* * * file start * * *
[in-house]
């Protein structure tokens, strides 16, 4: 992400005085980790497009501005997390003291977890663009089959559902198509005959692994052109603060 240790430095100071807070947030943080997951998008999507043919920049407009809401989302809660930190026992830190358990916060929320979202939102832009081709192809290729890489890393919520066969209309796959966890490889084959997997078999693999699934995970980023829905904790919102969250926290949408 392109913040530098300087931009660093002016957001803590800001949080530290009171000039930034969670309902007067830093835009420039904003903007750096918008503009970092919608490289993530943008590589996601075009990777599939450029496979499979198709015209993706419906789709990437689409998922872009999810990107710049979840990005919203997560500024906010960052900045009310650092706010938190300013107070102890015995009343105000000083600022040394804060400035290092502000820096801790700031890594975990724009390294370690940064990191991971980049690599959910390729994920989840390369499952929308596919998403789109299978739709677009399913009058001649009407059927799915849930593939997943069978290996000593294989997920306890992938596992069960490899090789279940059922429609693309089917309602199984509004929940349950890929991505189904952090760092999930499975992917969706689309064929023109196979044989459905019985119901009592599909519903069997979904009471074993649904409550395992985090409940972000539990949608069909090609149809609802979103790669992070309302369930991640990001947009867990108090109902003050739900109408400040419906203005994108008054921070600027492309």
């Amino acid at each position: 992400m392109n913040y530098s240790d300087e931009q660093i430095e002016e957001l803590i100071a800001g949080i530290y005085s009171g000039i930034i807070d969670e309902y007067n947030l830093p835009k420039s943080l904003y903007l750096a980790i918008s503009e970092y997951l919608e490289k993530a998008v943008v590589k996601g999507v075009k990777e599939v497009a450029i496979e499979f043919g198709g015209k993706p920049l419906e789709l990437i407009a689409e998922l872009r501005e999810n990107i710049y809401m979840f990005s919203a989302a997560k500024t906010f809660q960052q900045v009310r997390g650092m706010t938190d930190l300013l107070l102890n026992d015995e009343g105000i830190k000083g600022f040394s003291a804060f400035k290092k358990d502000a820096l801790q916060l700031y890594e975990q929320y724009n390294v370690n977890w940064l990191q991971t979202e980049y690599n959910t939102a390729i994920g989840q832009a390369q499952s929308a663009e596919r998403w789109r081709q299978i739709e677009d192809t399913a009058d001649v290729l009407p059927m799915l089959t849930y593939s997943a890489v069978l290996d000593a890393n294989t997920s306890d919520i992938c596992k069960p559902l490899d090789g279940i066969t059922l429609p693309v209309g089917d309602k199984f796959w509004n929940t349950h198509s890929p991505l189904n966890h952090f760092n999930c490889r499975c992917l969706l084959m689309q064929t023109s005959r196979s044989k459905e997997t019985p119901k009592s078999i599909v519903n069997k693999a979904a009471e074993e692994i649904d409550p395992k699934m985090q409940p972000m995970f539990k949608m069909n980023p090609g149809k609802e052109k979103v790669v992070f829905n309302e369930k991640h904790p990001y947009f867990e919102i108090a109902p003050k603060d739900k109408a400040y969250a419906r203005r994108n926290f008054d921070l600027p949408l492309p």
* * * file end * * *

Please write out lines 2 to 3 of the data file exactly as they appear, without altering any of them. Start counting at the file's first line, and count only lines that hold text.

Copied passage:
């Protein structure tokens, strides 16, 4: 992400005085980790497009501005997390003291977890663009089959559902198509005959692994052109603060 240790430095100071807070947030943080997951998008999507043919920049407009809401989302809660930190026992830190358990916060929320979202939102832009081709192809290729890489890393919520066969209309796959966890490889084959997997078999693999699934995970980023829905904790919102969250926290949408 392109913040530098300087931009660093002016957001803590800001949080530290009171000039930034969670309902007067830093835009420039904003903007750096918008503009970092919608490289993530943008590589996601075009990777599939450029496979499979198709015209993706419906789709990437689409998922872009999810990107710049979840990005919203997560500024906010960052900045009310650092706010938190300013107070102890015995009343105000000083600022040394804060400035290092502000820096801790700031890594975990724009390294370690940064990191991971980049690599959910390729994920989840390369499952929308596919998403789109299978739709677009399913009058001649009407059927799915849930593939997943069978290996000593294989997920306890992938596992069960490899090789279940059922429609693309089917309602199984509004929940349950890929991505189904952090760092999930499975992917969706689309064929023109196979044989459905019985119901009592599909519903069997979904009471074993649904409550395992985090409940972000539990949608069909090609149809609802979103790669992070309302369930991640990001947009867990108090109902003050739900109408400040419906203005994108008054921070600027492309």
């Amino acid at each position: 992400m392109n913040y530098s240790d300087e931009q660093i430095e002016e957001l803590i100071a800001g949080i530290y005085s009171g000039i930034i807070d969670e309902y007067n947030l830093p835009k420039s943080l904003y903007l750096a980790i918008s503009e970092y997951l919608e490289k993530a998008v943008v590589k996601g999507v075009k990777e599939v497009a450029i496979e499979f043919g198709g015209k993706p920049l419906e789709l990437i407009a689409e998922l872009r501005e999810n990107i710049y809401m979840f990005s919203a989302a997560k500024t906010f809660q960052q900045v009310r997390g650092m706010t938190d930190l300013l107070l102890n026992d015995e009343g105000i830190k000083g600022f040394s003291a804060f400035k290092k358990d502000a820096l801790q916060l700031y890594e975990q929320y724009n390294v370690n977890w940064l990191q991971t979202e980049y690599n959910t939102a390729i994920g989840q832009a390369q499952s929308a663009e596919r998403w789109r081709q299978i739709e677009d192809t399913a009058d001649v290729l009407p059927m799915l089959t849930y593939s997943a890489v069978l290996d000593a890393n294989t997920s306890d919520i992938c596992k069960p559902l490899d090789g279940i066969t059922l429609p693309v209309g089917d309602k199984f796959w509004n929940t349950h198509s890929p991505l189904n966890h952090f760092n999930c490889r499975c992917l969706l084959m689309q064929t023109s005959r196979s044989k459905e997997t019985p119901k009592s078999i599909v519903n069997k693999a979904a009471e074993e692994i649904d409550p395992k699934m985090q409940p972000m995970f539990k949608m069909n980023p090609g149809k609802e052109k979103v790669v992070f829905n309302e369930k991640h904790p990001y947009f867990e919102i108090a109902p003050k603060d739900k109408a400040y969250a419906r203005r994108n926290f008054d921070l600027p949408l492309p």